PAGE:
Tez Financial Services (Tez) is the first fully digital financial institution in Pakistan, providing frictionless financial service access via a smartphone application. At the heart of Tez lies Artificial Intelligence, used for credit underwriting, churn reduction and optimising customer experience. As the name implies in Urdu, Tez provides “swift” access to financial services, fulfilling customer needs in a matter of minutes at the click of a button. Tez aims to reduce the financial vulnerability of the masses through comprehensive financial services including credit, savings, insurance and investments.
Currently, women in Pakistan are largely excluded from the formal financial system; only 7% of adult females have a formal bank account, compared to 34% of males. Mobility and social interaction limitations can restrict women’s access to bricks and mortar financial services. Tez aims to enhance the financial inclusion of women by providing them with access to financial services and enabling them to conduct digital financial transactions from their homes. Remarkable impact has been observed in the decisions women make as a result of having access to a bank account: they invest in businesses and use the proceeds to invest in their households.
In just 15 months, Tez has approved over 100,000 loans, across 142 cities. With the support of the Visa Everywhere Initiative – not only is Tez being provided with global visibility, but it has also allowed us to tap into the connectivity and numerous partners at Visa. The prize money from this Challenge will support us in our development efforts to build new financial products and functionalities for the masses, thereby serving their financial needs and contributing to the wider cause of financial inclusion.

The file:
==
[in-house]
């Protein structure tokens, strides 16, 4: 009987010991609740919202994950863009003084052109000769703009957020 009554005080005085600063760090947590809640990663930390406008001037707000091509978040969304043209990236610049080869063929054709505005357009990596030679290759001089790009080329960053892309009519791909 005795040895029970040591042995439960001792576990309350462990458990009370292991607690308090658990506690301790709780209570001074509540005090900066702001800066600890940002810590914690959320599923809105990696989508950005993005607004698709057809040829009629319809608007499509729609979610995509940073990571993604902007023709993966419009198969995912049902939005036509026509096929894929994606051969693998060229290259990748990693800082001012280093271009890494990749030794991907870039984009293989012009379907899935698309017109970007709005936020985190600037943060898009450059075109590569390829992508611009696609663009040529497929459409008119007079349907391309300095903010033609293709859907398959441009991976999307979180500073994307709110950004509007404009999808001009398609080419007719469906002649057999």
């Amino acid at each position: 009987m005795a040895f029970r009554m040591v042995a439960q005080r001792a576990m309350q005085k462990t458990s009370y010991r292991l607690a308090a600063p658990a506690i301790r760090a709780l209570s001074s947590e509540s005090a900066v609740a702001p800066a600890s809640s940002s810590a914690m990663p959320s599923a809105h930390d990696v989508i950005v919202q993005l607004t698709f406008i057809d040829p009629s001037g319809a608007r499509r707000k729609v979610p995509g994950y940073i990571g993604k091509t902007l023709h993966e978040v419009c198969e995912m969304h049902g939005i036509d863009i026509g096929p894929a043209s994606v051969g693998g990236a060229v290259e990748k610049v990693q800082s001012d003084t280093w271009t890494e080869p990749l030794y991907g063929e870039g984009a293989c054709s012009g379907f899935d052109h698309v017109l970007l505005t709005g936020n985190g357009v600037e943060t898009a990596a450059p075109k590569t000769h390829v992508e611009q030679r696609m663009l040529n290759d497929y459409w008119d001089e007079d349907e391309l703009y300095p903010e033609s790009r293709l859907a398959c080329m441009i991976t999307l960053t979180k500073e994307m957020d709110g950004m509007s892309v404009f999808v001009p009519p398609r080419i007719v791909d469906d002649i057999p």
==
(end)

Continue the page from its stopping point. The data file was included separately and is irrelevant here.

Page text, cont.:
Our ambition is to serve five million customers within the next three years. We aim to create financial identities for the unbanked masses so that they can be empowered to improve their quality of lives, women can have the financial freedom to build and grow small businesses, and communities can be made inclusive and have the power to build their futures.
The Visa Everywhere Initiative is a competition calling on entrepreneurs to submit innovative and impactful solutions to solve specific challenges. Its Women’s Global Edition for the first time specifically celebrates the work of women entrepreneurs around the world, inviting entries in two categories: Fintech and Social Impact. The Fintech Challenge sought applicants who leveraged their companies’ unique ability to solve or transform consumer and/or commercial payment experiences locally, regionally or globally. The overall competition received nearly 1,300 entries from around the world, of which six Fintech Challenge applicants were selected as Regional Finalists, and Naureen Hyat emerged the winner. Recently, Tez was also recognised as a winner of the first Inclusive Fintech 50 – a competition by the Metlife Foundation, Visa Inc., Accion Venture Lab and the International Finance Corporate to help early-stage fintech companies attract capital and resources to benefit the world’s three billion financially underserved people.